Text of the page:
The fixture was OSL calibrated before measuring the line sections.

Using the method described at Velocity factor solver the quarter wave resonance was measured for each of the test cables with the same adapters.

Above is measurement of the long cable. The long cable measured 8.240m end to end, the short cable measure 4.104m.

Above is the calculation which tells us that the velocity factor of the coax itself is 0.85.

Be aware that velocity factor is frequency dependent, though the error is small for practical low loss cables above 10MHz.

You can now cut the cable based on the measured velocity factor, allowing for the electrical length of connectors and adapters as appropriate.

]]>One expert advised that 100mm wire clip leads would work just fine.

Another expert expanded on that with When lengths approach 1/20 of a wavelength in free space, you should consider and use more rigorous connections.

At Antenna analyser – what if the device under test does not have a coax plug on it? I discussed using clip leads and estimated for those shown that they behaved like a transmission line segment with Zo=200Ω and vf=0.8.

So lets model the scenario of a perfect 50Ω load at 30MHz measured through λ/20 of clip lead with Zo=200Ω and vf=0.8.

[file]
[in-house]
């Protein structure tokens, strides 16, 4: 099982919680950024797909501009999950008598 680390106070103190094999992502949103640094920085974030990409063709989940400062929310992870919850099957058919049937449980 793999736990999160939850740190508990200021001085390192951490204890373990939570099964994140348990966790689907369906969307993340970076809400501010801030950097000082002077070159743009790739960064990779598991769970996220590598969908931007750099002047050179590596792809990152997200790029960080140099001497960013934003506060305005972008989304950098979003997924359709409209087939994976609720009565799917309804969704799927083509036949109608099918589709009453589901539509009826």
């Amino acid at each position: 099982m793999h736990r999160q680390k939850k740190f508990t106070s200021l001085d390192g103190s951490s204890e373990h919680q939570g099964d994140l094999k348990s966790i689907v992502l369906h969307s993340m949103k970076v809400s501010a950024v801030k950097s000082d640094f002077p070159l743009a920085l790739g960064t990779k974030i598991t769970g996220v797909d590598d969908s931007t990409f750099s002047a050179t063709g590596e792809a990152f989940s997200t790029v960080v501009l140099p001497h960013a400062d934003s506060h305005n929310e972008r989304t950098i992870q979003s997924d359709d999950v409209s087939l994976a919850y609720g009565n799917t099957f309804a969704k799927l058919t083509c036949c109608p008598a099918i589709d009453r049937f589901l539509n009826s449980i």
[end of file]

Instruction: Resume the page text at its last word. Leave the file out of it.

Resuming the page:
The InsertionVSWR of the clip lead fixture is 3.

Note that Zo in this case is quite low because the wires are quite close together, Zo would easily exceed 200Ω with wider spacing and the transformation would be even worse.

Another expert opined as long as the lead is much shorter than about one tenth of a wavelength, it won’t matter much.

(Zo=200, VSWR=6.7)

In fact the InsertionVSWR of a λ/120 section exceeds 1.2 With a λ/120 fixture (80mm @ 30MHz), if the actual VSWR of the DUT was 1.5, you might read anywhere from 1.2 to 1.9 on the nanoVNA.

The outcome is ridiculous, the advice is ridiculous, this is the way we help beginners… or is it principally about inflating the egos of the experts?

At the time of writing this, the advice goes unchallenged… possibly because it is unsociable to call out BS.

A fair question is can accurate VSWR measurements be made of a CB antenna with UHF connector?

The article A check load for antenna analysers with UHF series socket

describes a low cost UHF 50Ω load that will outperform most other types of UHF load. Lets use that and a SMA-UHF(F) adapter to measure insertion loss of the fixture and load adapter.

Above the SMA load with UHF(M) adapter, and a UHF(F) to SMA(M) adapter. UHF connectors do not have a constant through impedance of 50Ω, but how bad are they in this test?